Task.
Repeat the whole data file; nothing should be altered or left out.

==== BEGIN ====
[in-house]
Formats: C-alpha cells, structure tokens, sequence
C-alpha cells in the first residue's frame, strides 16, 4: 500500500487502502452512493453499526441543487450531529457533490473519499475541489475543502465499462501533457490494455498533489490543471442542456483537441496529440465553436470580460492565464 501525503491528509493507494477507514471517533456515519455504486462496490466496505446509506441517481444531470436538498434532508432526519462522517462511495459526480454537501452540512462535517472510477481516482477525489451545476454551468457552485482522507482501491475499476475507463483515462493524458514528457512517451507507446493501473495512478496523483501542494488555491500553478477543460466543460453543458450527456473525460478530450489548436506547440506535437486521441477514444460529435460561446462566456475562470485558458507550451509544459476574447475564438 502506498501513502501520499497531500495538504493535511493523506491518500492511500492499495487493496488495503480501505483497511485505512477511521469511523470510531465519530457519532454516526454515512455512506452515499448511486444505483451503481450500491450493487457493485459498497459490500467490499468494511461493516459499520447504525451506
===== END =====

[in-house]
Formats: C-alpha cells, structure tokens, sequence
C-alpha cells in the first residue's frame, strides 16, 4: 500500500487502502452512493453499526441543487450531529457533490473519499475541489475543502465499462501533457490494455498533489490543471442542456483537441496529440465553436470580460492565464 501525503491528509493507494477507514471517533456515519455504486462496490466496505446509506441517481444531470436538498434532508432526519462522517462511495459526480454537501452540512462535517472510477481516482477525489451545476454551468457552485482522507482501491475499476475507463483515462493524458514528457512517451507507446493501473495512478496523483501542494488555491500553478477543460466543460453543458450527456473525460478530450489548436506547440506535437486521441477514444460529435460561446462566456475562470485558458507550451509544459476574447475564438 502506498501513502501520499497531500495538504493535511493523506491518500492511500492499495487493496488495503480501505483497511485505512477511521469511523470510531465519530457519532454516526454515512455512506452515499448511486444505483451503481450500491450493487457493485459498497459490500467490499468494511461493516459499520447504525451506